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About AMIBA

The American Independent Business Alliance (AMIBA) is a non-profit organization helping communities launch and successfully operate an Independent Business Alliance® (IBA) or other pro-local business activities. This includes "buy independent, buy local" campaigns, advancing pro-local business policies, and other work to support local entrepreneurs and strengthen local economies. We are a network of, by, and for the community organizations and trade groups that comprise our membership. While most AMIBA affiliates are in the U.S., we are happy to help people in any interested community.

Independent Business Alliances are based on a model we pioneered in 1998. Since then, IBAs have formed in a diverse range of communities. They play a crucial role in creating more opportunities for entrepreneurs, building more self-reliant and durable communities, and empowering citizens to guide the development of their communities. These Alliances comprise a key component of the growing Localization Movement.

AMIBA exists to help local IBAs succeed through developing and sharing resources, advising them on operation and strategy and building a communication network to share ideas and best practices. We provide presentations and trainings for individual communities as well as trade shows and conferences to help organizations succeed and show individual businesses how to communicate pro-local messaging effectively.

We provide consulting services and produce custom materials for governments, independent trade associations, Main Street and downtown groups, selected local chambers and others. (See our merchandise page for materials ready to use without customization.) Our biennial Go Local, Grow Local conference enables business owners and leaders to learn from each other, develop large-scale collaboration and build a more cohesive Localization Movement across all business sectors.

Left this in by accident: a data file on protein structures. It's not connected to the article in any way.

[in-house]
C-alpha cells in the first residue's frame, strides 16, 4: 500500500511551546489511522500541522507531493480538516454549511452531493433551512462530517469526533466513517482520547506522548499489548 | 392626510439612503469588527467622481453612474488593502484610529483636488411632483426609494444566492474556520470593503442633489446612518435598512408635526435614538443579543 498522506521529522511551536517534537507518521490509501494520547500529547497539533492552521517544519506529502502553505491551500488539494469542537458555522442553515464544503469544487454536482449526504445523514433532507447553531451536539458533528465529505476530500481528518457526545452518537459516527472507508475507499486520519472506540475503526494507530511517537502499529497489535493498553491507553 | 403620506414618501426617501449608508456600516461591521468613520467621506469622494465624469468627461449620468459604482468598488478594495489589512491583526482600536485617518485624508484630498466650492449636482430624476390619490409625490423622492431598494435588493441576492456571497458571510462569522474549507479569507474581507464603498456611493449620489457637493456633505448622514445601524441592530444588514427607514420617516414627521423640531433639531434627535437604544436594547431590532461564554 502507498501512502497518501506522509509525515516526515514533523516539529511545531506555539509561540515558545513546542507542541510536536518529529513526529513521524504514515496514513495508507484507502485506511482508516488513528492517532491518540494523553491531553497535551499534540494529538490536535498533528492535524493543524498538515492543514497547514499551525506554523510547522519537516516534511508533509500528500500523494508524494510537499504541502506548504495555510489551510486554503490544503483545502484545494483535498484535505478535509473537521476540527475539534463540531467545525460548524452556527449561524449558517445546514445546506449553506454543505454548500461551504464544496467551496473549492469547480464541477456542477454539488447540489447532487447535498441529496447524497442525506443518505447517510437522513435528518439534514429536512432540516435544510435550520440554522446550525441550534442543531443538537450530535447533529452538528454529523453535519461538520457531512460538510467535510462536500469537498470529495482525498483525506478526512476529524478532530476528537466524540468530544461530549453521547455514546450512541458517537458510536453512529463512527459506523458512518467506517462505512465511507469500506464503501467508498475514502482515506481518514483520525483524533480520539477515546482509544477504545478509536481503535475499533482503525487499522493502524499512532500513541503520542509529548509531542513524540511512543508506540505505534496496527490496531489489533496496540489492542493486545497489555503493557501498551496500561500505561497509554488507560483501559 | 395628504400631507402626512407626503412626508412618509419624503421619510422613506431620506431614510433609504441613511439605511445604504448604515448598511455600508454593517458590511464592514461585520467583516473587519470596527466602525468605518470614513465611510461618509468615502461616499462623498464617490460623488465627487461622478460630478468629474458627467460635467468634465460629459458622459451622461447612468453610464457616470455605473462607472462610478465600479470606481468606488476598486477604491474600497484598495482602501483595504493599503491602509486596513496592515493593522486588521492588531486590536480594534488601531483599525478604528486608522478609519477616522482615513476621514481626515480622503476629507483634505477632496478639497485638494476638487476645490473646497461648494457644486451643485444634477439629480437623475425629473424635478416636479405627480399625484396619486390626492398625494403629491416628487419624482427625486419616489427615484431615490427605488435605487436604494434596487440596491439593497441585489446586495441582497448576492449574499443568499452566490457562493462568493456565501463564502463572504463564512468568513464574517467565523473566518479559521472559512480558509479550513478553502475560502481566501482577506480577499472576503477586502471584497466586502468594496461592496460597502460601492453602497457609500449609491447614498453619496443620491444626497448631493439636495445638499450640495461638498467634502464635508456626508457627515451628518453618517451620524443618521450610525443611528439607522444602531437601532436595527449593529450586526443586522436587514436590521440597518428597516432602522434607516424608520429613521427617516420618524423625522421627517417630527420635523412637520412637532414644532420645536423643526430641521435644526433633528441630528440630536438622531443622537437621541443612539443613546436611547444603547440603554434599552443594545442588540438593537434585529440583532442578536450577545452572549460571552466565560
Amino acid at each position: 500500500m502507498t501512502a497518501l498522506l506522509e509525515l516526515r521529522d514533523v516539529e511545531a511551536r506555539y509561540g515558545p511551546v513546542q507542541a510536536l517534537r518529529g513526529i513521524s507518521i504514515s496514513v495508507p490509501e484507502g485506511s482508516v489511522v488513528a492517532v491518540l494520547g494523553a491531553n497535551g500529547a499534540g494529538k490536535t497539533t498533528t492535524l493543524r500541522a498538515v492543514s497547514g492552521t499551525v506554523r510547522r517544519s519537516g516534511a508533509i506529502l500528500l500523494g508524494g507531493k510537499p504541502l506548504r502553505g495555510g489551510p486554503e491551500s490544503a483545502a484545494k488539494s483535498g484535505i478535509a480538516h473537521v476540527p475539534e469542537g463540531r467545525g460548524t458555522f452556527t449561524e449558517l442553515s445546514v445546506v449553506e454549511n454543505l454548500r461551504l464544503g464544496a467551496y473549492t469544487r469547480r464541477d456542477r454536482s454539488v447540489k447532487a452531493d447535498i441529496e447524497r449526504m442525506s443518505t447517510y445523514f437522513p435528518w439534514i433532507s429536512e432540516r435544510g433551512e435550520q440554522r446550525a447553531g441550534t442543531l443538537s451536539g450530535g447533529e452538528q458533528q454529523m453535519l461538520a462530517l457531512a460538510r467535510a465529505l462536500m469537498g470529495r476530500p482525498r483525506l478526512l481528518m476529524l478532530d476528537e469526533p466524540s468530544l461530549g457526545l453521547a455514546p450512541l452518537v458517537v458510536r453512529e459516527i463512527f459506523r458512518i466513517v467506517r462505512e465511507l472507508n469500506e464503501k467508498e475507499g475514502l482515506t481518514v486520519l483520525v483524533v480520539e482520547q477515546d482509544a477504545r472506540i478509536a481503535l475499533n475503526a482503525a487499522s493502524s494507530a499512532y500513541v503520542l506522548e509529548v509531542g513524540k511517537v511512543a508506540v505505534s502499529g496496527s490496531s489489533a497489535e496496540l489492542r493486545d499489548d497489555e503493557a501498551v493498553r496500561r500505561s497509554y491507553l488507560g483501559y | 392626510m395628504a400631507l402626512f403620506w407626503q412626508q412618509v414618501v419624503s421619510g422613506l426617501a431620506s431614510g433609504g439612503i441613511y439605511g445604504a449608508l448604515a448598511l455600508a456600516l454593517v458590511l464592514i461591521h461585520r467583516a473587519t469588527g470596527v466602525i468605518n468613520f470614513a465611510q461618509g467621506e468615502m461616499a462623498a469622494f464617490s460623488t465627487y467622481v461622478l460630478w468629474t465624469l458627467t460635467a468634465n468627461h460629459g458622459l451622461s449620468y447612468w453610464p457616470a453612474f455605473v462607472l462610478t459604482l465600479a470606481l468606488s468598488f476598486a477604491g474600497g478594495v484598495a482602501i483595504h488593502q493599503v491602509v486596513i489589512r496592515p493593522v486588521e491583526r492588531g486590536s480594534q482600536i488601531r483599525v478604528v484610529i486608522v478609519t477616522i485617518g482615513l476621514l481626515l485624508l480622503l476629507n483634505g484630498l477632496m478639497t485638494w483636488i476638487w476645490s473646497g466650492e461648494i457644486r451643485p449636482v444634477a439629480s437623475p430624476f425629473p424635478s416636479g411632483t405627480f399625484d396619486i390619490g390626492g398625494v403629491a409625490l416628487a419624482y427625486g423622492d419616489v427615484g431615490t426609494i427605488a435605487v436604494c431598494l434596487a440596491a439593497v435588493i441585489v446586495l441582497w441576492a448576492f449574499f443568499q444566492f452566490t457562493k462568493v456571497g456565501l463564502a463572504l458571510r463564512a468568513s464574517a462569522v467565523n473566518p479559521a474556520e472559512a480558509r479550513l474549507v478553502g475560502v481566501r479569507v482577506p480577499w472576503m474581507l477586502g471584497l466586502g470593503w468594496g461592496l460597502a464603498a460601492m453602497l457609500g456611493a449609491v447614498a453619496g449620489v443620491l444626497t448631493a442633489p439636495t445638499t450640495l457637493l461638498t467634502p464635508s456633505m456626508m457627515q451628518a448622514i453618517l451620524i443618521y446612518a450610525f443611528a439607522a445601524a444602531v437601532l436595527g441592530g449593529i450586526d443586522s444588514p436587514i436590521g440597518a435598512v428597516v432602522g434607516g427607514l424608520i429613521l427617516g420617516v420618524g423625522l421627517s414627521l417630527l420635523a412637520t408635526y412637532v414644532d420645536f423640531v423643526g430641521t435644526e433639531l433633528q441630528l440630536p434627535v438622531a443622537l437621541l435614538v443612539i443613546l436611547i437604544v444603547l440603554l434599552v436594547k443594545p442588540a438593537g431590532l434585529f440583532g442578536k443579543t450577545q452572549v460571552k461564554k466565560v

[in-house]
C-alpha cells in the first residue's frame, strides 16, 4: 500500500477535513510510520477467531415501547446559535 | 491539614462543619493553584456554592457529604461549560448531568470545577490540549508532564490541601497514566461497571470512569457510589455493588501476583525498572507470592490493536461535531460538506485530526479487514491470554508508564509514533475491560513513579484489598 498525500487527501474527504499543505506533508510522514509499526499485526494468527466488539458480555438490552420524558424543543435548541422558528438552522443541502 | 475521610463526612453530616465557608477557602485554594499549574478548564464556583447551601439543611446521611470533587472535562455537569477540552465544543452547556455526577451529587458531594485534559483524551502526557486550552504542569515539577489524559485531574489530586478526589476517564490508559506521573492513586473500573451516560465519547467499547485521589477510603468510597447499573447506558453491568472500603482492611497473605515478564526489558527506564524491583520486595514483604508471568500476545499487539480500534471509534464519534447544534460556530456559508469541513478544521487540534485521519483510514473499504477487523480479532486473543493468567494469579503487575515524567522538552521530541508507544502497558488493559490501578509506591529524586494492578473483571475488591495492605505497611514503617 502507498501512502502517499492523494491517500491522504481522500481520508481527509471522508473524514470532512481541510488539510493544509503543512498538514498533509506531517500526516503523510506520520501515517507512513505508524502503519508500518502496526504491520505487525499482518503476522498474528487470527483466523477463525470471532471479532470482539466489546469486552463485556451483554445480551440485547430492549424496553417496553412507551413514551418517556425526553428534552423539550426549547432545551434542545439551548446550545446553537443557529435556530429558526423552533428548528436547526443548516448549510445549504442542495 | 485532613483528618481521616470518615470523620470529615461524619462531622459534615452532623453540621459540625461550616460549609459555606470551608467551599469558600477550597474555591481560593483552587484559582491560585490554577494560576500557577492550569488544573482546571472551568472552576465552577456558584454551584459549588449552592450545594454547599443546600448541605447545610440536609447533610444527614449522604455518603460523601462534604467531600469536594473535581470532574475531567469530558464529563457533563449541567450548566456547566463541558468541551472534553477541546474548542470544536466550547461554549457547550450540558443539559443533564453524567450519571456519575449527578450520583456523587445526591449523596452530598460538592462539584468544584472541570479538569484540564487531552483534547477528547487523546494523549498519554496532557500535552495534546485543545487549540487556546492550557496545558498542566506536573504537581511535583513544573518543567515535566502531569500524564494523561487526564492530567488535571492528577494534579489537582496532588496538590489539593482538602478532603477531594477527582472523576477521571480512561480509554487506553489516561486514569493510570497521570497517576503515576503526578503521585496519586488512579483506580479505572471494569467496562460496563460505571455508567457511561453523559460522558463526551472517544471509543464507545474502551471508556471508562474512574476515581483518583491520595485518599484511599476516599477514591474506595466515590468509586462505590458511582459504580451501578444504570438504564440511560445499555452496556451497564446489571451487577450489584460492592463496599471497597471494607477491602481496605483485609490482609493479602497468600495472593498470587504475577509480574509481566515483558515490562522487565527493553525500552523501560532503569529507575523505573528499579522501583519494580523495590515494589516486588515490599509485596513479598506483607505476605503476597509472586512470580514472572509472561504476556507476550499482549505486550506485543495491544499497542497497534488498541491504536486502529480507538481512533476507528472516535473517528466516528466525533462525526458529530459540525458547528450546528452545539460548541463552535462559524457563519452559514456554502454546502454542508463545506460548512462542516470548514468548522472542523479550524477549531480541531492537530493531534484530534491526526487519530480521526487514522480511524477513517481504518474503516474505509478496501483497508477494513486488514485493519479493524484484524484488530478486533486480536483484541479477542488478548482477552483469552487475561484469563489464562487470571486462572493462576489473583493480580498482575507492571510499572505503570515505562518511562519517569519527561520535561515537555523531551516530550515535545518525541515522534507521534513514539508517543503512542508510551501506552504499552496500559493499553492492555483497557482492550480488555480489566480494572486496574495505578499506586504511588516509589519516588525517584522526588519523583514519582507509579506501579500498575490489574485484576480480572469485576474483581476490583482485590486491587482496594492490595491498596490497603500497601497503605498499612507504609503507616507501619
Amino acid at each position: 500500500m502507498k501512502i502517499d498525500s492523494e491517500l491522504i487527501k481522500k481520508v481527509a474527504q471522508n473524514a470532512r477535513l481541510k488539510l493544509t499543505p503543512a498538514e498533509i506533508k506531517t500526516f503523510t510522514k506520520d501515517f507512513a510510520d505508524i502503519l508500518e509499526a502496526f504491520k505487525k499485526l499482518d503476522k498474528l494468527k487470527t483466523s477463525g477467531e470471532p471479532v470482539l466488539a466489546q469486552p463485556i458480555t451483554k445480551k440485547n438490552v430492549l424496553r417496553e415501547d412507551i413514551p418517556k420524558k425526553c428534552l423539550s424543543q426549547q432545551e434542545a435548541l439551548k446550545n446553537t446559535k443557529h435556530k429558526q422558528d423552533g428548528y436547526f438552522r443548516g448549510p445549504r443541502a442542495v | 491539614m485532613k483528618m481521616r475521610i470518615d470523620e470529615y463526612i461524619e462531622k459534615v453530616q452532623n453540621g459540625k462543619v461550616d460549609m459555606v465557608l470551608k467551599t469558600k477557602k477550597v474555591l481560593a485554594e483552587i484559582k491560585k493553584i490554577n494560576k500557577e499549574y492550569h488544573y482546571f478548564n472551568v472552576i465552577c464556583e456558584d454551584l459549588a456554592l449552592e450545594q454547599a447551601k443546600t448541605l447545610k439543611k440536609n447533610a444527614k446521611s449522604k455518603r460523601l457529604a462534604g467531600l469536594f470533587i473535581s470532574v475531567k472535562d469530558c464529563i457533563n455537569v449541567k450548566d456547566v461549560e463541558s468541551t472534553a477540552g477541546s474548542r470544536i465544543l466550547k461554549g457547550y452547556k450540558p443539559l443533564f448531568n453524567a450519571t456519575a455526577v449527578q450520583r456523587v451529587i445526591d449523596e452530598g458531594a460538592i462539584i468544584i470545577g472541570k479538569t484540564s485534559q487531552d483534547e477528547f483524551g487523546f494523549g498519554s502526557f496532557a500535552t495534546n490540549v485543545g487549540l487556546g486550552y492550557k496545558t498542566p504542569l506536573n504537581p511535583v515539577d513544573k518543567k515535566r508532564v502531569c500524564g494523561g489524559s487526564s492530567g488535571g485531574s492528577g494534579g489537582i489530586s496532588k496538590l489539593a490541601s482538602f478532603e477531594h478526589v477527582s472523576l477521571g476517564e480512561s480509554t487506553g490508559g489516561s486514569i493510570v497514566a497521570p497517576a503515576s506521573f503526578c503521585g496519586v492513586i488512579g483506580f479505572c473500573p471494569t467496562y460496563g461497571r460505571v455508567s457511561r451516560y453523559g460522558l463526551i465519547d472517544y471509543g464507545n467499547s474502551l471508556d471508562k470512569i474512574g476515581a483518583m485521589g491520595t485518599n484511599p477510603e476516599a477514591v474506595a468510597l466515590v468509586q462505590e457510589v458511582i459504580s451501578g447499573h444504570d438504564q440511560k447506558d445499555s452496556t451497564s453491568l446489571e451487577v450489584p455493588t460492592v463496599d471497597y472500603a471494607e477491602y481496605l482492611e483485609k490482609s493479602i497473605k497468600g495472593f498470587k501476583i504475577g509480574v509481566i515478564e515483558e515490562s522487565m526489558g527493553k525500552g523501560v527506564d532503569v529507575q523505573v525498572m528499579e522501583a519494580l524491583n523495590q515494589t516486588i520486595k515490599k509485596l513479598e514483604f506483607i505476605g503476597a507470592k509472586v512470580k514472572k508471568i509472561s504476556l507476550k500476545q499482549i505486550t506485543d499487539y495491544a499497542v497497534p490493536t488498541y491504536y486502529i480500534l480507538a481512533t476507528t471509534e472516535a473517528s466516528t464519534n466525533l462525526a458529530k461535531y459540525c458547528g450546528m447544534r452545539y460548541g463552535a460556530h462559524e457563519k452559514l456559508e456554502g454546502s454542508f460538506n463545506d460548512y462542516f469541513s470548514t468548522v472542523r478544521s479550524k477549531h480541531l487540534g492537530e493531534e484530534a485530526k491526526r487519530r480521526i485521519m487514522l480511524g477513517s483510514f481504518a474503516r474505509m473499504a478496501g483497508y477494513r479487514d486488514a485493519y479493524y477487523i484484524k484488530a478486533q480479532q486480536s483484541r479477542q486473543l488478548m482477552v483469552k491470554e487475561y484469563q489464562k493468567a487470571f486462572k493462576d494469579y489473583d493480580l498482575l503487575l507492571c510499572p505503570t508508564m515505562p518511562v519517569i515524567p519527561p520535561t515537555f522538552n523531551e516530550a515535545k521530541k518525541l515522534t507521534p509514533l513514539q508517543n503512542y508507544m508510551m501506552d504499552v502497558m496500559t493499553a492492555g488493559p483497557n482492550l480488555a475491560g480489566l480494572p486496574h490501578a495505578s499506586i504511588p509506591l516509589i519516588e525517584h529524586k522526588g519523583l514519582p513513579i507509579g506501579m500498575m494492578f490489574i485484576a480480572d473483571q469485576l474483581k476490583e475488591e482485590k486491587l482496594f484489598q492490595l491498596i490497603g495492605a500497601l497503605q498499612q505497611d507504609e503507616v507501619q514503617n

AMIBA's Roots

In 1997 two Boulder, Colorado residents — David Bolduc of the Boulder Book Store and Jeff Milchen, now co-director of AMIBA, decided to counter the trend of absentee-owned companies and online mega-stores taking larger market shares at the expense of local business owners and community business districts. They gathered with other citizens and business owners to devise a proactive strategy for helping the community preserve its character and sustain local entrepreneurs. Just weeks later, the first Independent Business Alliance was born!

The initial sell was tough; being the first of its kind, the idea was untested. But once several of the community's landmark businesses were convinced to join, attracting others became easier. After two years the Boulder IBA had built a coalition of 150 businesses (including non-profits) and had succeeded in creating a culture of support for local independent business through public education, collaborative efforts among the coalition, and local advocacy work.

Being local became hip. Non-affiliated businesses and even franchises began using "local" as a marketing tool. The chain-owned daily newspaper touted a local business advertising page and routinely provided an independent business perspective in its articles. Conversation on the street regarding the importance of "going local" was overheard commonly, and discussion in the letters section of the newspaper became frequent.

After receiving dozens of inquiries from other communities about the IBA model in those first two years, Milchen and then-assistant director Jennifer Rockne determined the time had come to launch AMIBA to fulfill the growing demand for help. 

AMIBA has grown steadily for more than a decade to become the "go-to source" for real perspectives of independent business, while offering unrivaled experience to help more than 85 IBAs, as well as dozens of other pro-local initiatives across North America. See the AMIBA team and the people and businesses that support our work.

 

AMIBA is a 501(c)(3) charitable non-profit organization. Donations are fully tax-deductible and comprise an essential portion of our funding, along with affiliation dues, speaking honoraria, sales of educational merchandise and other forms of earned income. See our IRS determination letter (pdf).

 

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